Working in retail with a degree (or similar)

Many large retailers have graduate schemes, although they also like to promote their own staff.

Your graduate programme may give you a taste of different retail jobs such as buying and department management. As a manager, you may have less direct contact with the public and you will have a team of staff to manage. You will also be part of the team responsible for your store’s performance figures.

Case study

Working at a supermarket

Once I've graduated, I’ll apply for graduate schemes. I’m not sure that store management or retail operations are for me, though. I am more interested in a head office job...

Harrison Muyeji, supervisor/shift leader at a leading supermarket

Example jobs

Buyer’s assistant
Developing and sourcing product ranges, negotiating with suppliers.

Customer service manager
Managing call-centre staff, arranging rotas, managing time and attendance, meeting targets.

Merchandise planner
Analysing sales figures to look at trends, planning how shops should be stocked, including discounts and special offers.

Technical manager
Responsible for a particular product group (such as snack foods), ensuring products meet safety and labelling guidelines.

Graduate trainee manager
Shadowing department managers, dealing with any customer queries, people management, ensuring the department is well staffed and generally demonstrating proficiency and expertise with managerial responsibilities.

Store manager
Responsibility for recruitment, disciplinary matters, training and development, motivating staff, sales targets, communicating corporate information to staff, and generally ensuring the store runs smoothly.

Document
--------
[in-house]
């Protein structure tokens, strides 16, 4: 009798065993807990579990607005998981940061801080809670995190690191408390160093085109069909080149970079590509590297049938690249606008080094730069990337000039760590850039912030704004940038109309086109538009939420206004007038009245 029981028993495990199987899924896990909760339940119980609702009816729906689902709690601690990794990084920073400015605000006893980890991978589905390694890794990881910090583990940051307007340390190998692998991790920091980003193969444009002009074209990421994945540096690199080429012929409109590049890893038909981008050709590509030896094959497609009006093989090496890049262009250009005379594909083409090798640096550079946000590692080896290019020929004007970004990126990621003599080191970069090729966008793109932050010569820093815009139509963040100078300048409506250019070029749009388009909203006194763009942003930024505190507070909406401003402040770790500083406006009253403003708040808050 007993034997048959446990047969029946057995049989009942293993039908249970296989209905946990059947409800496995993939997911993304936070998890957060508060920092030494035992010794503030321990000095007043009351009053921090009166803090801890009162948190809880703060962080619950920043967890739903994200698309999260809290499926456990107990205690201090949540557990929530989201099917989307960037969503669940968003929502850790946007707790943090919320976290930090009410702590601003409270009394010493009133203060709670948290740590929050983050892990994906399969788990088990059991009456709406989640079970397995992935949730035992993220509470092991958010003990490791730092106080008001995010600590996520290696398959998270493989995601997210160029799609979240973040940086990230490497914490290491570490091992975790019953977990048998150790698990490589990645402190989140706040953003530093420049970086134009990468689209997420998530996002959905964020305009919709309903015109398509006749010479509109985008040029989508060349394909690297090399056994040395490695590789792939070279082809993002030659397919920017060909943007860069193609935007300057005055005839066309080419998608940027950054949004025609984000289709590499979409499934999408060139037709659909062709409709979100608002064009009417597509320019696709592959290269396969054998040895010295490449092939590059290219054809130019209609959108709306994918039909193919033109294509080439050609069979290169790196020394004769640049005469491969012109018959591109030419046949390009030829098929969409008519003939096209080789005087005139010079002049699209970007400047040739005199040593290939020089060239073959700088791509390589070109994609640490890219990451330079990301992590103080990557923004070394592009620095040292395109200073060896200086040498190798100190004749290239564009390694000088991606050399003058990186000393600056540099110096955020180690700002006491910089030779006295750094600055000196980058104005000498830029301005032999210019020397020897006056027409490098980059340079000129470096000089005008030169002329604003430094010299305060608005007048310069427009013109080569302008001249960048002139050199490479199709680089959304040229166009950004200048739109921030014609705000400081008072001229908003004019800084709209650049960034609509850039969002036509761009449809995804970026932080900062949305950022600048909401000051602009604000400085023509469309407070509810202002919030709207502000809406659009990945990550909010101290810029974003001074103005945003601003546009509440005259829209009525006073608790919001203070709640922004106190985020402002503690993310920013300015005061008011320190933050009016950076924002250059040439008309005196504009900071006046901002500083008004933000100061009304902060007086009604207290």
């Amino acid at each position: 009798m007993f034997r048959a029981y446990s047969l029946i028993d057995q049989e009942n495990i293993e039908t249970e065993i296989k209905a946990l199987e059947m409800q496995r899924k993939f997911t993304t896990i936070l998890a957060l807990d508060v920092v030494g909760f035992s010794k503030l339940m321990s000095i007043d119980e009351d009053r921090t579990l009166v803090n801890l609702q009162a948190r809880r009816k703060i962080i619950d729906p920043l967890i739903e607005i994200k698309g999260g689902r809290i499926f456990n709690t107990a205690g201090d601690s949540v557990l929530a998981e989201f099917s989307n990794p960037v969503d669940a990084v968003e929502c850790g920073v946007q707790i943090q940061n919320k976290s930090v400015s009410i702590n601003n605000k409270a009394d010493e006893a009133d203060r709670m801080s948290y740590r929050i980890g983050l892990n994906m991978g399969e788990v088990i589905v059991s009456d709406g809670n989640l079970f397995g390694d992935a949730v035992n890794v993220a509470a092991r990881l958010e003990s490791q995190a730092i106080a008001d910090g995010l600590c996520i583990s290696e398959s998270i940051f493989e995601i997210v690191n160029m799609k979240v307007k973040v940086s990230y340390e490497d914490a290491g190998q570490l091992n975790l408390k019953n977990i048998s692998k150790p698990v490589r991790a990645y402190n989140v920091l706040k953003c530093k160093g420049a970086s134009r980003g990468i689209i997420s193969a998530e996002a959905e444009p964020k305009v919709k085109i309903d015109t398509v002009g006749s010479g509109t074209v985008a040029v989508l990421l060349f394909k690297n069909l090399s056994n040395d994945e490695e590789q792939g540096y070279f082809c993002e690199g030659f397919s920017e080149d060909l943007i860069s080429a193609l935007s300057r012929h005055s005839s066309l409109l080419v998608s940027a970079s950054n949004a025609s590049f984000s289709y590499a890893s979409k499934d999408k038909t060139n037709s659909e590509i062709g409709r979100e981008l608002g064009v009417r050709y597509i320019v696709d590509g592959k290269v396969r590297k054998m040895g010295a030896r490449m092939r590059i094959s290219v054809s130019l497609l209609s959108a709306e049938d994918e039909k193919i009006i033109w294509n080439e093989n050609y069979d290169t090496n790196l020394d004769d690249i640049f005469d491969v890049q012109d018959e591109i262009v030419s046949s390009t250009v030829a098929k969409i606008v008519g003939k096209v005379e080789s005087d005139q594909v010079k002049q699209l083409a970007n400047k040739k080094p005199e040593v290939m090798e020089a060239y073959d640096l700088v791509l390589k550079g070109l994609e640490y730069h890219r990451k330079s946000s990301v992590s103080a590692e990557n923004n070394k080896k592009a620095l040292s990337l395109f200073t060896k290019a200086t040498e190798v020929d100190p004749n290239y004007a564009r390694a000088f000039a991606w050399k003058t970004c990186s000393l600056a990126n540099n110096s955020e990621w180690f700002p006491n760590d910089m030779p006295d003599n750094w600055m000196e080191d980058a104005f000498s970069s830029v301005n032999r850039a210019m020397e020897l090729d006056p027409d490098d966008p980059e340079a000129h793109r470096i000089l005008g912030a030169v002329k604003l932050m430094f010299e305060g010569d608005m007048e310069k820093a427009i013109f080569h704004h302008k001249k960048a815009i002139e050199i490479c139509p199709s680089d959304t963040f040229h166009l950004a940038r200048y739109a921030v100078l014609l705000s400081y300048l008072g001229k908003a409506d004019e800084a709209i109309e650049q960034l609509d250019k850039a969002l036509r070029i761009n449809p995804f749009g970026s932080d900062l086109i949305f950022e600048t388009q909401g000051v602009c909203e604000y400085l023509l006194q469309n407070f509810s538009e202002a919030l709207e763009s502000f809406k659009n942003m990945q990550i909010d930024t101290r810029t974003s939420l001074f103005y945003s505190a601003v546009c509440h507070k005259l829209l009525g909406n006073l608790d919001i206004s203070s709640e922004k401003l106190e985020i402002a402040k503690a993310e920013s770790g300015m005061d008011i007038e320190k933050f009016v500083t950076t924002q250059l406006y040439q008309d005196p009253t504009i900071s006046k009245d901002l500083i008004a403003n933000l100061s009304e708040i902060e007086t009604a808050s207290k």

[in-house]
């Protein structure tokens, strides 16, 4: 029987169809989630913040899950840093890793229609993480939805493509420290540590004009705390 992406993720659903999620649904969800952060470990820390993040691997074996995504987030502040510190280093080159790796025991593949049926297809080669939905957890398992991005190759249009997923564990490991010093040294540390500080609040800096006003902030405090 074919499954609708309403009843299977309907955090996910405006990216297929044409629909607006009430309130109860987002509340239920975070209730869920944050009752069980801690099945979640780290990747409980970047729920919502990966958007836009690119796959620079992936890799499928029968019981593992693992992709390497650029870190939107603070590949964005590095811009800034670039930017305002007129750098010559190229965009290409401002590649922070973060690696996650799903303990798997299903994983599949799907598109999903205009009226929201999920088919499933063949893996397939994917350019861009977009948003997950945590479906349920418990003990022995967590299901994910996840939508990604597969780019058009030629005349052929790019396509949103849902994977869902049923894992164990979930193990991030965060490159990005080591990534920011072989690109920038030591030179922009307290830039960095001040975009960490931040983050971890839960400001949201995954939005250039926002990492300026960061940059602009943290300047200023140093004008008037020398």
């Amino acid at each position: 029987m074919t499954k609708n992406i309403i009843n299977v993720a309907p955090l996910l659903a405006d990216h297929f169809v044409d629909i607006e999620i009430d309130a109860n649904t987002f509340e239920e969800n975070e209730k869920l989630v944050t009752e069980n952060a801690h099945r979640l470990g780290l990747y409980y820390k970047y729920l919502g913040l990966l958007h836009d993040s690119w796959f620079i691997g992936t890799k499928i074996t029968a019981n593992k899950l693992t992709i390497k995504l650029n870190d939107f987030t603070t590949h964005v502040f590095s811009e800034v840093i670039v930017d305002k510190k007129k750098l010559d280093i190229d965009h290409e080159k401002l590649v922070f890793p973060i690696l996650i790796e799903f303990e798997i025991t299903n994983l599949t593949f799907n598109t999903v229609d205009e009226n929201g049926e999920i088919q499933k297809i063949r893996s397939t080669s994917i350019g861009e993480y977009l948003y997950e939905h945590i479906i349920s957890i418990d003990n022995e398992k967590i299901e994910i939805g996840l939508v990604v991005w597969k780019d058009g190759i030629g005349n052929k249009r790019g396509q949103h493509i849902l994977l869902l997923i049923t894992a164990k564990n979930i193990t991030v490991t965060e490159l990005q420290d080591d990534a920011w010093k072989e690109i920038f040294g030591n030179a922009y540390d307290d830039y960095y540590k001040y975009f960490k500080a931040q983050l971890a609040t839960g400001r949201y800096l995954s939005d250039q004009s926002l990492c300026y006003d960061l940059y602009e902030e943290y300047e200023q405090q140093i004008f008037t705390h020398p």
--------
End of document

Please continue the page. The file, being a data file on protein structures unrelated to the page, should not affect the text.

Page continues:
Approximate pay levels

Figures supplied as a guide only

Pay depends on the size of the store. Staff and managers may get sales-related bonuses. Staff may get a discount in the store.

Pay levels graph

Typical working conditions

Things you may need to know:
  • The work can be very fast-paced and demanding with sales targets to meet.
  • You are likely to work long hours (often beyond shop opening hours).
  • You may wear a uniform or smart business clothing.

Qualifications needed

For graduate training programmes you need a degree, sometimes in a relevant subject (such as food technology, material science, etc.) or business. Experience in retail or other business, at any level, is useful. Many retail management training schemes are open to non-graduates, so if you prove yourself to be a hardworking and capable employee, you could be selected for a development programme even without a degree.

Career path

Once you have been accepted on a management development scheme, you can expect to reach a senior management position, either in operations (stores or e-commerce) or in head office. So you could reach the top. Some chief executives of retail companies started as retail assistants.

Useful links

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Retail Week

Read articles about the retail industry

British Retail Consortium

British Independent Retailers Association